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Having written a few movies including the well-received Juno and not-so-well-received Jennifer's Body, Diablo Cody makes her directorial debut with Paradise. Julianne Hough plays Lamb, who narrates most of the film. She has had a very religious upbringing in a small town, where everyone has a strict code of conduct. Over video footage of her singing a religious song at a church talent show, she tells us "This was considered edgy." She has spent about a year recovering from a plane crash in which she was "barbequed in jet fuel," and ended up with a good cash settlement. (Although she escaped with her face undamaged, she has many other burns which are rendered here by long-time makeup artist Greg Nicotero.) As the movie starts she is just about to make a presentation at her church about the experience- everyone there expects her to tell them how her faith in God was re-affirmed through the whole thing (and it's implied that she's also supposed to donate her cash settlement to the church) but she shocks the congregation by instead giving some gory details about the pain she went through and saying "no benevolent being would do that to one of his children- There is no God!" Before she's dragged off the stage, she goes on to say that she believes in science, not God, as it was the medical care that got her through, and that she now plans to visit Las Vegas "to gamble, drink alcohol and frolic with homosexuals," in other words do everything that she's been told all her life not to do.
I was hoping at this point for a little more debate with Lamb and the churchgoers, but Paradise then cuts to her landing in "Satan's Playground," where most of the movie takes place. She checks into a hotel and heads for the nearest bar, where William (Russell Brand) happens to be bartending and chats her up as she's awkwardly enjoying her first drink. Singer Loray (Octavia Spencer), William's friend, then joins the conversation after she's just been booed off the stage. Both William and Loray become a bit concerned for Lamb's safety when they hear her plans, but Loray especially is afraid that William will try to take advantage of her so she offers to drive her to the places she thinks she'll enjoy. She explains a little-known fact (which is true, as I looked it up) that the "strip" area of Las Vegas is actually a "census-designated area" called Paradise, hence the movie's title. She thinks Lamb will enjoy the real Las Vegas much more. Their first stop is a bar frequented more by locals than tourists, where William catches up to them and tags along. They then go through Lamb's written list of "sins" that she wants to commit, such as smoking, getting a tattoo and looking at a dirty magazine (things don't get TOO far out of hand since the movie is rated PG-13.)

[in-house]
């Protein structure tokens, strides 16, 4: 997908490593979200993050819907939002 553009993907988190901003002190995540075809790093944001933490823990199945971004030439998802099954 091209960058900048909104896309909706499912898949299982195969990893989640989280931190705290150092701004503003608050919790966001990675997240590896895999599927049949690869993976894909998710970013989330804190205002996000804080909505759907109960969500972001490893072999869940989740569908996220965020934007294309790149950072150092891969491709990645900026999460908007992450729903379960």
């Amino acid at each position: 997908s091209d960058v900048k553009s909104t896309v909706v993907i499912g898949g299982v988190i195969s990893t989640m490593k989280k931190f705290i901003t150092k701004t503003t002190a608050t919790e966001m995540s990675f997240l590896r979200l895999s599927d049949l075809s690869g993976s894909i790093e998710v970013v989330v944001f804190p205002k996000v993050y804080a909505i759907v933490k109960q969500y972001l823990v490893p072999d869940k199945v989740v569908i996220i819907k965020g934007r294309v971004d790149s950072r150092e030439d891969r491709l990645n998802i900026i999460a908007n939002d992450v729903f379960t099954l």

Through all of this, Lamb learns a few things about the world outside her upbringing, including many misconceptions. While her behavior is a bit uneven in that in some moments she's out to break all the rules and others she feels vulnerable, I think it's likely that someone in real life in that situation might act that way. Julianne Hough conveys just the right amount of naivety through all of it, though it's clear she wants to break out of her shell. One element that I did find a bit too movie-conventional was how she managed to make two new friends within her first hour in a new town. That's a criticism I've had of many films, as in my experience it usually takes several days if not weeks to really get acquainted with someone. Still, there are plenty of laughs as well as reflective moments.
Paradise was shot digitally with Alexa cameras and for the most part looks like film without the film grain. Aspect ratio is 1.85, and the picture is nicely detailed with almost everything onscreen in sharp focus, with bright colors. Having never been to Las Vegas myself, it sure looks nice here.Sound:
Audio is in 5.1 DTS-HD Master Audio and is a decent mix for a movie of this type- most sound stays up front but there are a couple creative uses of the surrounds with them providing a bit of ambient sound the rest of the time. Rachel Portman provides a rather whimsical music score.
SDH-style English and conventional Spanish subtitles are included.
Diablo Cody provides an audio commentary which is rather entertaining in itself. She gives several interesting details including how she didn't imagine Russell Brand in the movie but gave him the part after he read the script and wanted to be in it. She also reveals that many interior shots were actually done in New Orleans, though most of the outdoor scenes are definitely Las Vegas. There are also clips with Diablo Cody and the main cast members giving their thoughts on the movie, along with its theatrical trailer. The disc opens with previews for Goats, Last Love and The Numbers Station, each of which must be chapter-skipped through before you can start the movie.
I found Paradise just a bit uneven, but enjoyable for the most part. Given how offended some religious people get when their faiths are questioned, I always like to see movies address this although here it pulls back far too soon. While the Las Vegas trip could have easily been played quite differently with a stronger MPAA rating, Paradise retains just the right amount of sweetness by keeping it PG-13.
Jesse Skeen is a life-long obsessive media collector (with an unhealthy preoccupation with obsolete and failed formats) and former theater film projectionist. He enjoys watching movies and strives for presenting them perfectly, but lacks the talent to make his own.